Cele doesn’t sweat 2010

2010-04-18 11:15

Does the death of AWB leader ­Eugene Terre’Blanche pose a threat to South Africa hosting a successful World Cup?


What has not been linked to 2010? If it rains is 2010 safe, if it is too hot is 2010 safe? Everything has been linked to 2010. It did not start with Terre’Blanche. It started with Kabinda in Angola.


The death of Terre’Blanche, up to this point, has no political connotations. We are investigating the crime and we are convinced that we are dealing with a criminal ­situation.


We got the World Cup with Fifa understanding that there was crime in South Africa but one thing that encouraged them to give us the World Cup is the way we have handled our crime.


For the last seven years we are cutting down the killings in South Africa. We are investigating the death of Terre’Blanche as we are investigating all other murders and the World Cup has got nothing to do with that.


Has the case been taken over by the Hawks?


The Hawks have said no. This case happened on a Saturday evening. Sunday morning the minister and myself were there.

We were on the scene for almost 12 hours. The scene by then was not cleared. We could not enter the scene because the police were still working.

We were briefed with the minister. We were very happy about the progress made on that Sunday.


This question of the sex issue was there the first day because we were told that his pants were down to his knees and were wet with ­semen.

We were told that on that particular day. But the question of a condom present we don’t know about that until this day.


Even in the subsequent briefing on Friday, when we went for the funeral, I was briefed on the progress made. This condom issue wasn’t there.


I then don’t know about the ­investigation of the Hawks.


I don’t know why it would have been investigated by the Hawks ­because the Hawks deal with ­serious stuff.

You are now nine months into office. You have said you want to be the best of the best. How far are you with that?


This is a huge organisation. We are almost 190?000 members. In 2012 the president wants us to be about 200?000. We are a very big organisation with pockets of disaster within it and pockets of excellence. You need to bring it to some kind of acceptable level.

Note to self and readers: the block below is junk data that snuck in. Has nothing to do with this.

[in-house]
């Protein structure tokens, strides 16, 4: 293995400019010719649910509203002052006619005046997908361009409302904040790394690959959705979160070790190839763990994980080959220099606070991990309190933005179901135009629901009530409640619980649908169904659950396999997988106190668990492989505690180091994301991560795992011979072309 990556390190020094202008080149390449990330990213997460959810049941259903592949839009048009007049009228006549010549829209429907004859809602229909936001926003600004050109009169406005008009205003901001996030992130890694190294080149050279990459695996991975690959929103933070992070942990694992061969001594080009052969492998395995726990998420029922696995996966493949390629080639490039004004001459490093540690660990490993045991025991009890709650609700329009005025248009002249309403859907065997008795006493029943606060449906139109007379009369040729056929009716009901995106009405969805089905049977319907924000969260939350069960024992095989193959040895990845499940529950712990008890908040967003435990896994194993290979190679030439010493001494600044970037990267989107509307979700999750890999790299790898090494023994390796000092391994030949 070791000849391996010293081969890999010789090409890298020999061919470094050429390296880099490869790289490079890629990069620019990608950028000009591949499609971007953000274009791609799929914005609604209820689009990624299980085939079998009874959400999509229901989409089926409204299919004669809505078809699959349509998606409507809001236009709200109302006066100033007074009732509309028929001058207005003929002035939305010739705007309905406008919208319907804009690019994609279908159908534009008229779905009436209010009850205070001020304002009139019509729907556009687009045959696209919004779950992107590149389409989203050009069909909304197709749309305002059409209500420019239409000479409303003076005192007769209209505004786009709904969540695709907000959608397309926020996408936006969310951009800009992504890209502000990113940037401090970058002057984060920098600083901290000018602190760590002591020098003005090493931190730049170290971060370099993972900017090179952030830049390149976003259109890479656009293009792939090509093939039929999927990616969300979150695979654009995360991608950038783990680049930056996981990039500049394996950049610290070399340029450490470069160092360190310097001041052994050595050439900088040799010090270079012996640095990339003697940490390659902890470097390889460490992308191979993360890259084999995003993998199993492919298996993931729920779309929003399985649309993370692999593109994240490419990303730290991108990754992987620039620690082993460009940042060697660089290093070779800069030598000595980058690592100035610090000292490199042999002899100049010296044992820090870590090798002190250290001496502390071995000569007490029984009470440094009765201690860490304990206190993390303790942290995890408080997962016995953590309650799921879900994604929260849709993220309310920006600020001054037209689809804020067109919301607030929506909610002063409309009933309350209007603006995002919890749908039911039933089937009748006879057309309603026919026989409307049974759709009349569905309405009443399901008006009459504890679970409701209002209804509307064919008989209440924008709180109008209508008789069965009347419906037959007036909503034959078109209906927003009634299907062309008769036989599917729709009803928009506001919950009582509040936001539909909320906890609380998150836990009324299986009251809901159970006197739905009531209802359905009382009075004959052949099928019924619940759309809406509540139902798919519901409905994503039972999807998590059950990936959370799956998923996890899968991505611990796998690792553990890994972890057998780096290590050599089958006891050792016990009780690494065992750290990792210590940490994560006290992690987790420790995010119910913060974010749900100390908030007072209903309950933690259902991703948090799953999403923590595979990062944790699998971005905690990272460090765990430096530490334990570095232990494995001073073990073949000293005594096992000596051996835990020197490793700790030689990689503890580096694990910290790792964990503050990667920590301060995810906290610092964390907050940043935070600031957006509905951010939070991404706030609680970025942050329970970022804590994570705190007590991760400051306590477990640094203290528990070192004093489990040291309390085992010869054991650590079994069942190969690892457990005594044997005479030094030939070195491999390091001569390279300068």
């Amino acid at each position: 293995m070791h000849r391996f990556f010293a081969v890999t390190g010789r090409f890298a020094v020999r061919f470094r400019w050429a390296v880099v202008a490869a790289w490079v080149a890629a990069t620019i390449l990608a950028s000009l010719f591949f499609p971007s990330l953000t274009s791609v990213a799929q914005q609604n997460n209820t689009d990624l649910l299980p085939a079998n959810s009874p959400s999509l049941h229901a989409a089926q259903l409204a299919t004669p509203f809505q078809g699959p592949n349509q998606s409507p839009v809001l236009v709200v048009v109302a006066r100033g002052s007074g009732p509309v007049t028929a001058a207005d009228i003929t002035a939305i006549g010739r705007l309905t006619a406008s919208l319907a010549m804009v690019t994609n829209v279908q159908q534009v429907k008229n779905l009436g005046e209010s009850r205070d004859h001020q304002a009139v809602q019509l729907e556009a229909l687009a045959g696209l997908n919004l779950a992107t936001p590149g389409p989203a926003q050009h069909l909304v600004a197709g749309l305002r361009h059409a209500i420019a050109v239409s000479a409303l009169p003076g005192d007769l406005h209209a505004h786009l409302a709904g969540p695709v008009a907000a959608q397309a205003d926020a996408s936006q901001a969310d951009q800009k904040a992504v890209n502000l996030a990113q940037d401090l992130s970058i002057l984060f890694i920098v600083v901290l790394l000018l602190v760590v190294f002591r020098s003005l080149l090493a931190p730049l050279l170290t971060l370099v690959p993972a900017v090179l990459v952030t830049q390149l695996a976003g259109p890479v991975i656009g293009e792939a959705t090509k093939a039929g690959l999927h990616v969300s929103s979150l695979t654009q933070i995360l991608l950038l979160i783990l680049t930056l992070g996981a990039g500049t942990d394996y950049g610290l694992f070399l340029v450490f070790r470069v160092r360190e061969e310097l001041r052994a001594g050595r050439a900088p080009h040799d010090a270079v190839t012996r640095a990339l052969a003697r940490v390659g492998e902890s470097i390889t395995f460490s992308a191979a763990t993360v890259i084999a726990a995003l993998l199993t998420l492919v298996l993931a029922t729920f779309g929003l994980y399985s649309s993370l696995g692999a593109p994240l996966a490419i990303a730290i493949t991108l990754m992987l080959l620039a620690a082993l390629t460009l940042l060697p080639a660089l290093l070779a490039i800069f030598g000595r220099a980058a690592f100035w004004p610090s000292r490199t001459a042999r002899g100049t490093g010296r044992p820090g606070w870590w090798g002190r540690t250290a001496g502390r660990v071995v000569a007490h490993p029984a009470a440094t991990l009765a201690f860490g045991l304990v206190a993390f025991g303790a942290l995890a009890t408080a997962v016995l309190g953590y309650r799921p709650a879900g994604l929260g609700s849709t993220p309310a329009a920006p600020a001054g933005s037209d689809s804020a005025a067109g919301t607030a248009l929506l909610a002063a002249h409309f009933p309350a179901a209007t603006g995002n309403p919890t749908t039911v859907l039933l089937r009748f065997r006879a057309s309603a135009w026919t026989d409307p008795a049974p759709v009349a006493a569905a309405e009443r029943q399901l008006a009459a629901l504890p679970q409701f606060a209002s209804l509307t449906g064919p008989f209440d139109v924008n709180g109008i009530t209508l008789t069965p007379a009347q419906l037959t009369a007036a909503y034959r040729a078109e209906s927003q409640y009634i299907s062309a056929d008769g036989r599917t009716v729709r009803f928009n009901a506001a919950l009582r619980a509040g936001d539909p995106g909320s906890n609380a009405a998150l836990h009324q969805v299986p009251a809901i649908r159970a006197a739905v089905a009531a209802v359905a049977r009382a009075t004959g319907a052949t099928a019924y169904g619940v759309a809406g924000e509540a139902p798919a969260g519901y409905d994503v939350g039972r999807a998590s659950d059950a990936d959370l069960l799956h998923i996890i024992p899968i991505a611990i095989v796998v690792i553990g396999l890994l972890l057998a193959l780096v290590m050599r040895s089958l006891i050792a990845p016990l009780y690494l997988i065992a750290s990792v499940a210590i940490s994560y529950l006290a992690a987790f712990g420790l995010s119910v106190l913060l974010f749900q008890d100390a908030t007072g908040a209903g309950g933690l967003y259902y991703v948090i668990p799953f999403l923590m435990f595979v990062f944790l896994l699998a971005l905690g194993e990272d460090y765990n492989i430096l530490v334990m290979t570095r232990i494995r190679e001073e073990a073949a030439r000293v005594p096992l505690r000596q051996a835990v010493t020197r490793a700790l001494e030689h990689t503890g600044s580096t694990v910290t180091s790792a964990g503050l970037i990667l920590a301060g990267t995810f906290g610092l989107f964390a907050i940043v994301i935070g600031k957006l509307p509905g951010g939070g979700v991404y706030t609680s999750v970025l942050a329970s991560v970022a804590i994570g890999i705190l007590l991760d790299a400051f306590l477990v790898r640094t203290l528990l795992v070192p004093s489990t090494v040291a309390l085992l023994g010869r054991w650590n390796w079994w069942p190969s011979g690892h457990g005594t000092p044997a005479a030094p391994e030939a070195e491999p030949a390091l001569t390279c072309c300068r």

There are things that have taken us forward. We have got a unit called a task force. This unit is rated among the top three in the world in terms of responding to any eventuality, either on water, on land or in the air. This is not an exaggeration. It is a group of small people that are highly trained.


Below them there is a unit called the national intervention unit. It deals with medium to high-risk ­situations.


We created a unit called the technical response team to bridge the gap between province and stations.


In KwaZulu-Natal we recruited 240 people but only 49 made it. In the Western Cape we recruited 183 and only 41 passed.
 

You have not heard very much about bank robberies, cash heists and mall robberies of late. In July (2009), when we came here, they had seven mall robberies in seven days. We have worked on them. And the equipment that we bought for 2010 will help us.


One thing that we need to improve on is crowd control. We can’t see people shooting at running people like during the past years.


We have also improved on intelligence gathering. Every successful syndicate we crack there is a Nigerian. So Minister of Home Affairs Nkosazana Dlamini-Zuma has been approached by the ­Nigerian government which says we are becoming too easy about putting Nigerians on the spot. But every syndicate we crack, they are there, especially drug syndicates.


We are going big on technology. Where we are lacking is in skills, especially detectives and statement taking. We want about 350 legally trained people to join the police to do just that.
 

The wellness of the police is also important. When you meet a police officer, your eyes must tell you that you are meeting a police officer and that must pump up the confidence in you.


I always have a picture of two police officers I met in Durban. They were standing a metre from each other but their stomachs were kissing. A young boy told them: angeke ung’ bambe mina (you’ll never catch me). They must have a healthy life.


We want to take care of the orphans of police officers who have died on duty.


You say the police officers are happy with the militarisation of police ranks but Popcru (Police and Prisons Civil Rights Union) is not.


I don’t want to talk about that because Popcru has taken us to court. I sustain (stand by) my statement that the police are very happy with the ranks. Maybe you will meet some of them in the streets and ask how they feel about it. Popcru represents some police officers and we lead all the police. I have heard ­police say thank you very much.


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